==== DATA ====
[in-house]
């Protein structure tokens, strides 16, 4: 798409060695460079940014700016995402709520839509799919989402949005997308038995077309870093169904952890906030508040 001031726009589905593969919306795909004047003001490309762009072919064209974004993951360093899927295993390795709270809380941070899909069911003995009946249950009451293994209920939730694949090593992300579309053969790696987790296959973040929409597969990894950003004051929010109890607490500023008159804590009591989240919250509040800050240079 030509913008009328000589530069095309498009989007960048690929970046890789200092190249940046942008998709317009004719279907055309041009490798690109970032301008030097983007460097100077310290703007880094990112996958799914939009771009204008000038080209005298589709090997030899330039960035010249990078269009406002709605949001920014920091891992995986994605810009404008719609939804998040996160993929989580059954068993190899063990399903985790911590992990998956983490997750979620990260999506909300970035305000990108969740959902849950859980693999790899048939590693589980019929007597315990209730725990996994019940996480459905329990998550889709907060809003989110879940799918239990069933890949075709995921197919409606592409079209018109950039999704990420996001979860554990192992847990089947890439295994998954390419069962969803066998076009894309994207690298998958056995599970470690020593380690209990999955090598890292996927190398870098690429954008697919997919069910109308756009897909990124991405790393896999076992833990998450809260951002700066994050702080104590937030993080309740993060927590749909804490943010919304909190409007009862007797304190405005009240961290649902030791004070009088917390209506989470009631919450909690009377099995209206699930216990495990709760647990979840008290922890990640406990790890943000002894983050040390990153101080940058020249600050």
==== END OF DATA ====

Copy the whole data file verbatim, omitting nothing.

[in-house]
């Protein structure tokens, strides 16, 4: 798409060695460079940014700016995402709520839509799919989402949005997308038995077309870093169904952890906030508040 001031726009589905593969919306795909004047003001490309762009072919064209974004993951360093899927295993390795709270809380941070899909069911003995009946249950009451293994209920939730694949090593992300579309053969790696987790296959973040929409597969990894950003004051929010109890607490500023008159804590009591989240919250509040800050240079 030509913008009328000589530069095309498009989007960048690929970046890789200092190249940046942008998709317009004719279907055309041009490798690109970032301008030097983007460097100077310290703007880094990112996958799914939009771009204008000038080209005298589709090997030899330039960035010249990078269009406002709605949001920014920091891992995986994605810009404008719609939804998040996160993929989580059954068993190899063990399903985790911590992990998956983490997750979620990260999506909300970035305000990108969740959902849950859980693999790899048939590693589980019929007597315990209730725990996994019940996480459905329990998550889709907060809003989110879940799918239990069933890949075709995921197919409606592409079209018109950039999704990420996001979860554990192992847990089947890439295994998954390419069962969803066998076009894309994207690298998958056995599970470690020593380690209990999955090598890292996927190398870098690429954008697919997919069910109308756009897909990124991405790393896999076992833990998450809260951002700066994050702080104590937030993080309740993060927590749909804490943010919304909190409007009862007797304190405005009240961290649902030791004070009088917390209506989470009631919450909690009377099995209206699930216990495990709760647990979840008290922890990640406990790890943000002894983050040390990153101080940058020249600050």